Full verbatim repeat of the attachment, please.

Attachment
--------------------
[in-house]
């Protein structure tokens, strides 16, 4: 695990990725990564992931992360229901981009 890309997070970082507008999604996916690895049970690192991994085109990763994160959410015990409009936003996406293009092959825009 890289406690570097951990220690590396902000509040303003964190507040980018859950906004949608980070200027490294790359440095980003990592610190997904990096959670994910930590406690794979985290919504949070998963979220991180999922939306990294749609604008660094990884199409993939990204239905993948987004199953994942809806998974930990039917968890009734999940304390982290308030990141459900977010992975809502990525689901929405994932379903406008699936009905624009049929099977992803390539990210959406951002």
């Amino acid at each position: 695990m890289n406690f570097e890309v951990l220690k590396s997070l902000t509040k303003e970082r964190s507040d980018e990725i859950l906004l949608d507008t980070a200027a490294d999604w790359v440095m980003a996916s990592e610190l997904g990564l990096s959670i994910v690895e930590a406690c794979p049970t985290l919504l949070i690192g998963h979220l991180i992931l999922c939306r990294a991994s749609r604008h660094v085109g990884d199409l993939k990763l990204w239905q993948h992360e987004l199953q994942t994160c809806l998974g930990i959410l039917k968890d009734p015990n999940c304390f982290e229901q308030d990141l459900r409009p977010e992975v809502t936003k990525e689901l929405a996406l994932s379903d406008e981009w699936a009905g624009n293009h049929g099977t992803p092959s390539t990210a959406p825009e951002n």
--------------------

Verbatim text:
[in-house]
């Protein structure tokens, strides 16, 4: 695990990725990564992931992360229901981009 890309997070970082507008999604996916690895049970690192991994085109990763994160959410015990409009936003996406293009092959825009 890289406690570097951990220690590396902000509040303003964190507040980018859950906004949608980070200027490294790359440095980003990592610190997904990096959670994910930590406690794979985290919504949070998963979220991180999922939306990294749609604008660094990884199409993939990204239905993948987004199953994942809806998974930990039917968890009734999940304390982290308030990141459900977010992975809502990525689901929405994932379903406008699936009905624009049929099977992803390539990210959406951002």
């Amino acid at each position: 695990m890289n406690f570097e890309v951990l220690k590396s997070l902000t509040k303003e970082r964190s507040d980018e990725i859950l906004l949608d507008t980070a200027a490294d999604w790359v440095m980003a996916s990592e610190l997904g990564l990096s959670i994910v690895e930590a406690c794979p049970t985290l919504l949070i690192g998963h979220l991180i992931l999922c939306r990294a991994s749609r604008h660094v085109g990884d199409l993939k990763l990204w239905q993948h992360e987004l199953q994942t994160c809806l998974g930990i959410l039917k968890d009734p015990n999940c304390f982290e229901q308030d990141l459900r409009p977010e992975v809502t936003k990525e689901l929405a996406l994932s379903d406008e981009w699936a009905g624009n293009h049929g099977t992803p092959s390539t990210a959406p825009e951002n």